Ethical considerations

This article followed all ethical standards for research. The patient voluntarily signed informed consent to the publication of a personal medical report in an impersonal form in the journal South African Journal of Radiology.

Funding information

This research received no specific grant from any funding agency in the public, commercial or not-for-profit sectors.

Data availability

All information pertaining to this study is available within the case report.


The views and opinions expressed in this article are those of the authors and do not necessarily reflect the official policy or position of any affiliated agency of the authors.


  1. Younossi ZM, Koenig AB, Abdelatif D, Fazel Y, Henry L, Wymer M. Global epidemiology of nonalcoholic fatty liver disease – Meta-analytic assessment of prevalence, incidence, and outcomes. Hepatology. 2016;64(1):73–84. https://doi.org/10.1002/hep.28431
  2. Ivashkin VT, Drapkina OM, Mayev IV, et al. Prevalence of non-alcoholic fatty liver disease in out-patients of the Russian Federation: DIREG 2 study results. Russ J Gastroenterol Hepatol Coloproctol. 2015;6:31–41. (In Russian.) https://doi.org/10.17116/terarkh201688859-66
  3. Lazebnik LB, Golovanova YEV, Turkina SV, et al. Non-alcoholic fatty liver disease in adults: Clinic, diagnostics, treatment. Guidelines for therapists, third version. Clin Exp Gastroenterol. 2021;1(1):4–52. (In Russian.) https://doi.org/10.31146/1682-8658-ecg-185-1-4-52
  4. Bedogni G, Bellentani S, Miglioli L, et al. The Fatty Liver Index: A simple and accurate predictor of hepatic steatosis in the general population. BMC Gastroenterol. 2006;6:33. https://doi.org/10.1186/1471-230X-6-33
  5. Bedossa P, FLIP Pathology Consortium. Utility and appropriateness of the fatty liver inhibition of progression (FLIP) algorithm and steatosis, activity, and fibrosis (SAF) score in the evaluation of biopsies of nonalcoholic fatty liver disease. Hepatology. 2014;60(2):565–575. https://doi.org/10.1002/hep.27173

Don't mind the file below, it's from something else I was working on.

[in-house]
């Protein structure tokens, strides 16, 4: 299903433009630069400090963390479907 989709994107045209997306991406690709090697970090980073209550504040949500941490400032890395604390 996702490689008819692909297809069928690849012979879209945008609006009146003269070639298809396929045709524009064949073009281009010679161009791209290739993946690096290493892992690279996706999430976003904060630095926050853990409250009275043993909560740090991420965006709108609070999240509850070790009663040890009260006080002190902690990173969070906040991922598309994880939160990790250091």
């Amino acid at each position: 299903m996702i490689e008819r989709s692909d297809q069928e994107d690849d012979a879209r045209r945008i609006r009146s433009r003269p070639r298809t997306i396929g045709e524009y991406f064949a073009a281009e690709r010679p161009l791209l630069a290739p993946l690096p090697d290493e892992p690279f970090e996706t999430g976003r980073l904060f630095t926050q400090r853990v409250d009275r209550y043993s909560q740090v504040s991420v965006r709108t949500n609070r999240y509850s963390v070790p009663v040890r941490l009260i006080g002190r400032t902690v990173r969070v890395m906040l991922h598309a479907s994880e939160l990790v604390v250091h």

6. Kleiner DE, Brunt EM, Van Natta M, et al. Design and validation of a histological scoring system for nonalcoholic fatty liver disease. Hepatology. 2005;41(6):1313–1321. https://doi.org/10.1002/hep.20701
  7. Brunt EM. Histopathology of non-alcoholic fatty liver disease. Clin Liver Dis. 2009;13(4):533–544. https://doi.org/10.1016/j.cld.2009.07.008.
  8. Nassir F, Rector RS, Hammoud GM, Ibdah JA. Pathogenesis and prevention of hepatic steatosis. Gastroenterol Hepatol (NY). 2015;11(3):167–175.
  9. Tom WW, Yeh BM, Cheng JC, Qayyum A, Joe B, Coakley FV. Hepatic pseudotumor due to nodular fatty sparing: The diagnostic role of opposed-phase MRI. AJR Am J Roentgenol. 2004;183(3):721–724. https://doi.org/10.2214/ajr.183.3.1830721
  10. Tebala GD, Jwad A, Khan AQ, Long E, Sissons G. Multifocal nodular fatty infiltration of the liver: A case report of a challenging diagnostic problem. Am J Case Rep. 2016;17:196–202. https://doi.org/10.12659/AJCR.897283
  11. Ivashkin VT. Disease of the liver and biliary tracts: Manual for doctors. M-Vesti, Moscow. 2005;2:536. (In Russian.)
  12. Buyeverov AO, Mayevskaya MV. Some pathogenetic and clinical issues of non-alcoholic steatohepatitis. Clin Perspect Gastroenterol Hepatol. 2003;3:2–7. (In Russian.)
  13. Kosobyan EP, Smirnova OM. Current concepts of the pathogenesis of non-alcoholic fatty liver disease. Diabetes Mellitus. 2010;13(1):55–64. (In Russian.) https://doi.org/10.14341/2072-0351-6018

Crossref Citations

No related citations found.